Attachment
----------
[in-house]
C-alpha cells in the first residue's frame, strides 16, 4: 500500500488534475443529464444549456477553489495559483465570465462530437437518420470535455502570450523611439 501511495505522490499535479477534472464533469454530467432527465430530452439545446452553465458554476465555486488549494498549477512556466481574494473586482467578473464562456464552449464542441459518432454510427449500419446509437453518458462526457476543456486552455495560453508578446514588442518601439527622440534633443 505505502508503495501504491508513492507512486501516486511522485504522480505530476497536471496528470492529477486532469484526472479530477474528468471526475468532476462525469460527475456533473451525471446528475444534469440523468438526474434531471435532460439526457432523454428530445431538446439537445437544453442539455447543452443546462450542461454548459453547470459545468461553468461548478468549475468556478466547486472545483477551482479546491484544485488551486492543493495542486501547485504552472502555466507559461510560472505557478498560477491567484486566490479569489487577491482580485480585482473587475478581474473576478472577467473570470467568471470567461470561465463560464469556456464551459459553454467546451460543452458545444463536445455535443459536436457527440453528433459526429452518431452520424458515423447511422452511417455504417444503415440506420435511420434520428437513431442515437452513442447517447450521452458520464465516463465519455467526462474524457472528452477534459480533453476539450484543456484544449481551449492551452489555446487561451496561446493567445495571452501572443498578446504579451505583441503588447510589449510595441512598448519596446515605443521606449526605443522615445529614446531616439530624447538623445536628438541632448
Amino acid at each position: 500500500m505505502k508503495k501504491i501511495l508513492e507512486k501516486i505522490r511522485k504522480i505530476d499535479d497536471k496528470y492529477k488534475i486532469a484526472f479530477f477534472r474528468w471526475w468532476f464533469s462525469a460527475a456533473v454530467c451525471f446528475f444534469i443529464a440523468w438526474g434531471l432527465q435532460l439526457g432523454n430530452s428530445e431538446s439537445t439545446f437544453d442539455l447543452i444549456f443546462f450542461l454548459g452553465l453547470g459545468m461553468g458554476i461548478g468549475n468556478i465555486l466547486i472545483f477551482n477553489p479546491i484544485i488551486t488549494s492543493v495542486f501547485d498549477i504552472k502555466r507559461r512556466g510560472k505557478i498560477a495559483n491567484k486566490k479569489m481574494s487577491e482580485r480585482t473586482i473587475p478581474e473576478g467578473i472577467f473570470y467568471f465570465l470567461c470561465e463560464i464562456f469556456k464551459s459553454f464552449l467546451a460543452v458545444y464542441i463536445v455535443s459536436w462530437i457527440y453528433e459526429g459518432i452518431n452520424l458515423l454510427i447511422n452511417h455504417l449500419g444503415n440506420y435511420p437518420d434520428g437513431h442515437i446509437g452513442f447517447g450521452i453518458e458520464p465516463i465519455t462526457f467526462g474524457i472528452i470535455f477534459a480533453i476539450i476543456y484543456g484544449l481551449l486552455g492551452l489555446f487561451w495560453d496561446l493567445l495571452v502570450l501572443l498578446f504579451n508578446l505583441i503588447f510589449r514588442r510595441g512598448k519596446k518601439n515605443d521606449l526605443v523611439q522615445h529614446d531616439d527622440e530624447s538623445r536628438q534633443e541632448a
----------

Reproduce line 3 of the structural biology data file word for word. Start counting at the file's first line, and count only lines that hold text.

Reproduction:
Amino acid at each position: 500500500m505505502k508503495k501504491i501511495l508513492e507512486k501516486i505522490r511522485k504522480i505530476d499535479d497536471k496528470y492529477k488534475i486532469a484526472f479530477f477534472r474528468w471526475w468532476f464533469s462525469a460527475a456533473v454530467c451525471f446528475f444534469i443529464a440523468w438526474g434531471l432527465q435532460l439526457g432523454n430530452s428530445e431538446s439537445t439545446f437544453d442539455l447543452i444549456f443546462f450542461l454548459g452553465l453547470g459545468m461553468g458554476i461548478g468549475n468556478i465555486l466547486i472545483f477551482n477553489p479546491i484544485i488551486t488549494s492543493v495542486f501547485d498549477i504552472k502555466r507559461r512556466g510560472k505557478i498560477a495559483n491567484k486566490k479569489m481574494s487577491e482580485r480585482t473586482i473587475p478581474e473576478g467578473i472577467f473570470y467568471f465570465l470567461c470561465e463560464i464562456f469556456k464551459s459553454f464552449l467546451a460543452v458545444y464542441i463536445v455535443s459536436w462530437i457527440y453528433e459526429g459518432i452518431n452520424l458515423l454510427i447511422n452511417h455504417l449500419g444503415n440506420y435511420p437518420d434520428g437513431h442515437i446509437g452513442f447517447g450521452i453518458e458520464p465516463i465519455t462526457f467526462g474524457i472528452i470535455f477534459a480533453i476539450i476543456y484543456g484544449l481551449l486552455g492551452l489555446f487561451w495560453d496561446l493567445l495571452v502570450l501572443l498578446f504579451n508578446l505583441i503588447f510589449r514588442r510595441g512598448k519596446k518601439n515605443d521606449l526605443v523611439q522615445h529614446d531616439d527622440e530624447s538623445r536628438q534633443e541632448a